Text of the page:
June 2015
Volume 56, Issue 7
ARVO Annual Meeting Abstract  |   June 2015
Evisceration of Eyes with Intraocular Erosion of MIRAgel Scleral Buckles
Author Affiliations & Notes
  • Tal Rubinstein
    Ophthalmology, Cleveland Clinic, Cleveland, OH
  • Julian D Perry
    Ophthalmology, Cleveland Clinic, Cleveland, OH
  • Rao Chundury
    Ophthalmology, Cleveland Clinic, Cleveland, OH
  • Footnotes
    Commercial Relationships Tal Rubinstein, None; Julian Perry, None; Rao Chundury, None
  • Footnotes
    Support None
Investigative Ophthalmology & Visual Science June 2015, Vol.56, 4755. doi:
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      Tal Rubinstein, Julian D Perry, Rao Chundury; Evisceration of Eyes with Intraocular Erosion of MIRAgel Scleral Buckles. Invest. Ophthalmol. Vis. Sci. 2015;56(7 ):4755.

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      © ARVO (1962-2015); The Authors (2016-present)

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Purpose: MIRAgel (hydrogel) scleral buckles have been associated with significant complications such as orbital inflammation, intraocular erosion, and endophthalmitis. Patients with intraocular erosion in a painful, blind eye may benefit from evisceration to remove the intraocular contents and the inciting MIRAgel material. We explore preoperative and intraoperative findings of such eviscerations and their postoperative course. Further, we define a method of transocular-approach orbitotomy to remove orbital components of the scleral buckle through the eviscerated eye.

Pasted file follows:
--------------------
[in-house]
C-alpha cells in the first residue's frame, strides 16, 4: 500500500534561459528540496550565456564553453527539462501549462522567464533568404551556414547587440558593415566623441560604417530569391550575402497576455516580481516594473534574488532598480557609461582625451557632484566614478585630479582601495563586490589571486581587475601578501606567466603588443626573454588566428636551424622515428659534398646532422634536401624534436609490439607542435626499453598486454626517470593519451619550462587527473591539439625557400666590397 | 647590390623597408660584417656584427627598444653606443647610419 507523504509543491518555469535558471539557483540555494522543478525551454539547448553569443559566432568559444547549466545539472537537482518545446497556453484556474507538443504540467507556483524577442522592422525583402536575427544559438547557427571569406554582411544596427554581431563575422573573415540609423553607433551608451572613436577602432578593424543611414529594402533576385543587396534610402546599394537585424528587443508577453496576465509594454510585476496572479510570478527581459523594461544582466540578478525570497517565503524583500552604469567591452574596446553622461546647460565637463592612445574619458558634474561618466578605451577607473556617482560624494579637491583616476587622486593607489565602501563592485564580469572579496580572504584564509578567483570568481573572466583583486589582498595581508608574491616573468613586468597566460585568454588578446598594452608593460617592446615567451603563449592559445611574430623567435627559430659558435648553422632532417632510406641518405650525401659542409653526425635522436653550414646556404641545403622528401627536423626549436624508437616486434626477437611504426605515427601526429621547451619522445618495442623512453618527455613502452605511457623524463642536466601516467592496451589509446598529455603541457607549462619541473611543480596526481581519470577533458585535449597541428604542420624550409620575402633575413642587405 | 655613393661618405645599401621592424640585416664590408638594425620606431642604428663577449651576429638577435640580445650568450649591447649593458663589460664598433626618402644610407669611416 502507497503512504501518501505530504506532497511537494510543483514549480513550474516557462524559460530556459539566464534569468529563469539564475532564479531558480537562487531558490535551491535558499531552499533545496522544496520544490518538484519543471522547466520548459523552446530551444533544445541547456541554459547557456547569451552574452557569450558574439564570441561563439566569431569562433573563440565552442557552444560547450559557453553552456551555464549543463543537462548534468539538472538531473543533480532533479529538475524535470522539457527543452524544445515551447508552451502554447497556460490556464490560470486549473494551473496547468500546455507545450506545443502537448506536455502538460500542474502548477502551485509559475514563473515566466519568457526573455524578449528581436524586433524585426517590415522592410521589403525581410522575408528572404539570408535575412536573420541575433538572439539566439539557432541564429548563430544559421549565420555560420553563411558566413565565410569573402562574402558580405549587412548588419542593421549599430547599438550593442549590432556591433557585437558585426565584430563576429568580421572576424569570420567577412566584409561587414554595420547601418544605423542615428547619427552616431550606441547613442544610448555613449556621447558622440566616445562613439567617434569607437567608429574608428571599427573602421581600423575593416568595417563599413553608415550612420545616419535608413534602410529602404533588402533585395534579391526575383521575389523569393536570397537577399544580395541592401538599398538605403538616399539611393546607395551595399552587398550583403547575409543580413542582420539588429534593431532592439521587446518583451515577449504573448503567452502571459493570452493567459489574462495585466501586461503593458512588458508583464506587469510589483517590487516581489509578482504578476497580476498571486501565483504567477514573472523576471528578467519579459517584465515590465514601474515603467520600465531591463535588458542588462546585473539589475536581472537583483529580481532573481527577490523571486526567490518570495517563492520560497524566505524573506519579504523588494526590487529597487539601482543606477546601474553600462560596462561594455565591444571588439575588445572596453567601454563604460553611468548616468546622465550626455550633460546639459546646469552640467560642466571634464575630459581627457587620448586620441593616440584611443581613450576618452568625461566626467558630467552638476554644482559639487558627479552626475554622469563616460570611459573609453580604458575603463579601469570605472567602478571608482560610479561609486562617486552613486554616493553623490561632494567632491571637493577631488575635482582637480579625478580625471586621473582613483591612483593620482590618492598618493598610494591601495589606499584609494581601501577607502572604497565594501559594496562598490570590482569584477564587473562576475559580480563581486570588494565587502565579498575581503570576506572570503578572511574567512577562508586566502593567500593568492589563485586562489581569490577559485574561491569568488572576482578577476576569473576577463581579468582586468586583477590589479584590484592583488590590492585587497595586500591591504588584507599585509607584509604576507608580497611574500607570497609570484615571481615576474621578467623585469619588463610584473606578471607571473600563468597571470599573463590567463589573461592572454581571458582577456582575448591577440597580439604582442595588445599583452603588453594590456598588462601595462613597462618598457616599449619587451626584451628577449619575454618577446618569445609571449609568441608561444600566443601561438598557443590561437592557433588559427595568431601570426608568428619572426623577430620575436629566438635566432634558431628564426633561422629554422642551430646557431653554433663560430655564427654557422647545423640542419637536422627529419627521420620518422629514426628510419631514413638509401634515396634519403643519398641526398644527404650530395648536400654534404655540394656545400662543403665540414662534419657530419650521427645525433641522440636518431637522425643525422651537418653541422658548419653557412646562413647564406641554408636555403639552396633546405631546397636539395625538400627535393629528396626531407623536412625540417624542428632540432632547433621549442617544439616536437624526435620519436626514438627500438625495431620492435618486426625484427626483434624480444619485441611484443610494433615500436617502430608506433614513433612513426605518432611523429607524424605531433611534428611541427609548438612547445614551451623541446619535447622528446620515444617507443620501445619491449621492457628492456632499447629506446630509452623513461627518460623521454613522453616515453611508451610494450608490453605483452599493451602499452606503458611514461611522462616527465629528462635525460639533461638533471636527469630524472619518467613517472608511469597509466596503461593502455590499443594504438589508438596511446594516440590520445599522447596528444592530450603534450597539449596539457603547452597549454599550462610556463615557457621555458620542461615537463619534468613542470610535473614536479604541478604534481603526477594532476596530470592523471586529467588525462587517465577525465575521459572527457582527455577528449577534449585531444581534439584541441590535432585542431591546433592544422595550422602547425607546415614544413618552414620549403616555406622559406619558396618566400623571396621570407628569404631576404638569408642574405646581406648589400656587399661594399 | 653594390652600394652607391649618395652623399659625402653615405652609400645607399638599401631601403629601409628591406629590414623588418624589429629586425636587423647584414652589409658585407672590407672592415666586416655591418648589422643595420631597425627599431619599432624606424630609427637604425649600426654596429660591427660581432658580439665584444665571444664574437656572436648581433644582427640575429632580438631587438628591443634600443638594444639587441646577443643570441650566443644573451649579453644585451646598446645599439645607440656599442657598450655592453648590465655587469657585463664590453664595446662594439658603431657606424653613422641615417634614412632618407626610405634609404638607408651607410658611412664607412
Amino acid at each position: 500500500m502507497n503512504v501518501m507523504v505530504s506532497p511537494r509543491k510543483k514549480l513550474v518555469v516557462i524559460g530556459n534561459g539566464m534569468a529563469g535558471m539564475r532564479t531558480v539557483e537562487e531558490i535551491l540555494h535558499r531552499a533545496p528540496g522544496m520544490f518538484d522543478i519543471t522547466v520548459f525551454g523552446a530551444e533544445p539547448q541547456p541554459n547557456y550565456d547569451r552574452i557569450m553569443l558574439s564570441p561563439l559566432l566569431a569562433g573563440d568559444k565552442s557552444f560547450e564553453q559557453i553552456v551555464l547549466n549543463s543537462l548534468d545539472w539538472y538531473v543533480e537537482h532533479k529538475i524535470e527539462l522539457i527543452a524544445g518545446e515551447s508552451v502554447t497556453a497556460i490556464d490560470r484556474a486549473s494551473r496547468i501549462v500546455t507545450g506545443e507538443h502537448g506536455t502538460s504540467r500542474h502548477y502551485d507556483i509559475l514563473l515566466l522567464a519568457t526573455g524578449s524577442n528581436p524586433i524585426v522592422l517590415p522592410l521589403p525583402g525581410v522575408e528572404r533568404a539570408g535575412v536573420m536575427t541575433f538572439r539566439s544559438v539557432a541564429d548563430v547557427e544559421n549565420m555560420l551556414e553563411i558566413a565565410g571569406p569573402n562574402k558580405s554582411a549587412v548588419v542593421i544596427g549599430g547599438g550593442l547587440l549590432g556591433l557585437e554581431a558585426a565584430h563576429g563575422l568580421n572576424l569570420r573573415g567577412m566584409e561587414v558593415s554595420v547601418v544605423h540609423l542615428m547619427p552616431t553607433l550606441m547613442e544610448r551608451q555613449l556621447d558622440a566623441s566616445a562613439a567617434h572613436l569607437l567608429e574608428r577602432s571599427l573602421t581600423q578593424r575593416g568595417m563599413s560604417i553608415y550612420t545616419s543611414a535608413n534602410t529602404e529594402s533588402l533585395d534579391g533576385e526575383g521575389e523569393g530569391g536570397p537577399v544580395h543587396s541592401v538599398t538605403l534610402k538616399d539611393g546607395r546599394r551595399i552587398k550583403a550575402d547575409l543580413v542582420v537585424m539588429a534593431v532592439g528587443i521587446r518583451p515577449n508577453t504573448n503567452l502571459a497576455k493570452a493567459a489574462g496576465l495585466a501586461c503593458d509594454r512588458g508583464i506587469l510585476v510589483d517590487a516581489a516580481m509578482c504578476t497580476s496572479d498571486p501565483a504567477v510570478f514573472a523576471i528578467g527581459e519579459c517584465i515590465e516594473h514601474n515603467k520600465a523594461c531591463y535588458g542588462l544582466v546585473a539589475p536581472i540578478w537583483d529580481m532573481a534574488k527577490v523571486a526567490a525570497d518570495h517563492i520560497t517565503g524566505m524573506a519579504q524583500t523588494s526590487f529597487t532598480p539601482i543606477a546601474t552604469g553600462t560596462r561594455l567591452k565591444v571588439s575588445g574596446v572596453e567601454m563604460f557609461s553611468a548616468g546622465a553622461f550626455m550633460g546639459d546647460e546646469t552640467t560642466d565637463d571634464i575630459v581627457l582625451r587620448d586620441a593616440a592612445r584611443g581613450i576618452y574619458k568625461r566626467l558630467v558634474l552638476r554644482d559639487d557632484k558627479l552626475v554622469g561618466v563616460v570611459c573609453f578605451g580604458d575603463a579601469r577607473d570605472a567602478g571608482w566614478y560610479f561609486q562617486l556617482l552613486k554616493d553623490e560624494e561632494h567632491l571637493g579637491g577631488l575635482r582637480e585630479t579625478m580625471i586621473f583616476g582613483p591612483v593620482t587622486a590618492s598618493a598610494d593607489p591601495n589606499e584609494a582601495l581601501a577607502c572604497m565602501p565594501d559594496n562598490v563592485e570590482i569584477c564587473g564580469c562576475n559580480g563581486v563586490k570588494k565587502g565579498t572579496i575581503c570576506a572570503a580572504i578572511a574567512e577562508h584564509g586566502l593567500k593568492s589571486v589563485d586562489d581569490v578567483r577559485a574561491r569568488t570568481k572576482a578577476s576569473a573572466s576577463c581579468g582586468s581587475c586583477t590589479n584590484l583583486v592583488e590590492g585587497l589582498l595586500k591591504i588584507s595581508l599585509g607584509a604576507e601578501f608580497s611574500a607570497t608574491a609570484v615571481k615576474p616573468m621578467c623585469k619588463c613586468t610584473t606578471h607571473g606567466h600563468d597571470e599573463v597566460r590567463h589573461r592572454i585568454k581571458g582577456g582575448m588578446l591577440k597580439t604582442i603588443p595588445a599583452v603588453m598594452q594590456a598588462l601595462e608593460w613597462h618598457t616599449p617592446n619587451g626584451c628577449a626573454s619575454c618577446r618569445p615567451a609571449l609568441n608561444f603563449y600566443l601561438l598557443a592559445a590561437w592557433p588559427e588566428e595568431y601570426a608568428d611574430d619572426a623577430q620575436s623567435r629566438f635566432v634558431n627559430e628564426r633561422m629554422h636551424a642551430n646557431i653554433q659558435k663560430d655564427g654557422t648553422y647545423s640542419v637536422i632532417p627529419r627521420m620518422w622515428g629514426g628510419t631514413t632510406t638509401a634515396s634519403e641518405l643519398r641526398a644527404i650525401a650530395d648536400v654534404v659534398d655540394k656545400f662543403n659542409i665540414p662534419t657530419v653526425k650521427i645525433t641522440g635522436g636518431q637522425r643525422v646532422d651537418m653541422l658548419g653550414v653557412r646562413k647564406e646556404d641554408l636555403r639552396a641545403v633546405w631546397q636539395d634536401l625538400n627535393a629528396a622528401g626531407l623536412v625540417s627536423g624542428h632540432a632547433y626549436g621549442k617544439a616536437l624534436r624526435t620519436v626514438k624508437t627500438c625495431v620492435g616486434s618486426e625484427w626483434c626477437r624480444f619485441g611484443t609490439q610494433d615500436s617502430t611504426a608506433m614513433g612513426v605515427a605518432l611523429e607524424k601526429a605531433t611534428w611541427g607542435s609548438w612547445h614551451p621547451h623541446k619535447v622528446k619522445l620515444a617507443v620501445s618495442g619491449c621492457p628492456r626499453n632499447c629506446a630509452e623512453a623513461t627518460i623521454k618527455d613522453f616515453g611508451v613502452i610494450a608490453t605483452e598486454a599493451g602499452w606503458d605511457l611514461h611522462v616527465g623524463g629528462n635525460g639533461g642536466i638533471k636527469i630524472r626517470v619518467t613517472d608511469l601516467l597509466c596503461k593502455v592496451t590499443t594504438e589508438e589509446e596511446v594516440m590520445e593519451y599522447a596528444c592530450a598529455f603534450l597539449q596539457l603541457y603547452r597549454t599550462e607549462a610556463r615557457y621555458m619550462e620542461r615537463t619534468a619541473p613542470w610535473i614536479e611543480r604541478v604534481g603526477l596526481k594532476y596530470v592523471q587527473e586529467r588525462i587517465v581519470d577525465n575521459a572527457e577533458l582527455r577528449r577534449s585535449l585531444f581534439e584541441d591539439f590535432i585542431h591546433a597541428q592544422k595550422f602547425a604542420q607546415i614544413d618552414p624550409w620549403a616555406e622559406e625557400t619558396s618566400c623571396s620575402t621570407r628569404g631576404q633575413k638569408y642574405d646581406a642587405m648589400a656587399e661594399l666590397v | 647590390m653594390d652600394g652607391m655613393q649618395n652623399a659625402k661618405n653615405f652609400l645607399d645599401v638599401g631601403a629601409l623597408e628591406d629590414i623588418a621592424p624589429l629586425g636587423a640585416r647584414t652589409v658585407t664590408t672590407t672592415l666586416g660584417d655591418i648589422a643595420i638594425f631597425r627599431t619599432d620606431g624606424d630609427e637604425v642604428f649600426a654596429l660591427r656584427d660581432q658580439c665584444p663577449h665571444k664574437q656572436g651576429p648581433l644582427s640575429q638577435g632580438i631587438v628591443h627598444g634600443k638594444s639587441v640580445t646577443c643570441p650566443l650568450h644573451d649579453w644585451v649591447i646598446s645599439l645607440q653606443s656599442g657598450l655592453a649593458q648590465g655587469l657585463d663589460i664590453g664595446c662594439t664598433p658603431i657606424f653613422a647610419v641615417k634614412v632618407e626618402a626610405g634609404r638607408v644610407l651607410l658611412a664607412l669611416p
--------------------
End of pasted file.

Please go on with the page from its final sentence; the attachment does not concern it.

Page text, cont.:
Methods: This is an IRB approved, retrospective case series of consecutive patients who underwent evisceration at the Cleveland Clinic between the years 2000 and 2014. Patients were included if they had concurrent explantation of MIRAgel scleral buckle material; all other patients were excluded. Patient files were searched for age, gender, laterality, pre-operative findings, pre-operative ocular imaging, intraoperative surgical procedure and findings, post-operative findings, complications, and duration of follow up.

Results: Preliminary review identified four patients who met criteria. All were female with an average age of 65.25 years (range 55-80). All patients had blind, painful eyes; one also had endophthalmitis. Two of four pre-operative B-scans identified intraocular erosion of the scleral buckle. One evisceration was performed in 2002, the rest between 2011-2013. Three of four eviscerations were left eyes. All eviscerations identified intraocular MIRAgel components. All eviscerations were concurrently performed with orbitotomies for removal of orbital MIRAgel components, of which three were performed through a trans-ocular approach into the orbit. Average follow up time was 17.5 months (range 1-36). Two patients needed subsequent external levator resection to help with prosthetic retainment. One patient had inability to maintain prosthesis due to adhesions and foreshortened inferior fornix.

Conclusions: MIRAgel scleral buckles should be avoided as they may lead to devastating complications such as intraocular erosion of the material. Evisceration of blind, painful eyes with concurrent explantation of orbital MIRAgel material can be done through a transocular-approach orbitotomy, which increases efficiency and reduces additional approaches of entering the orbit. Prior scarring and extensive dissection of the MIRAgel may compromise post-surgical results.


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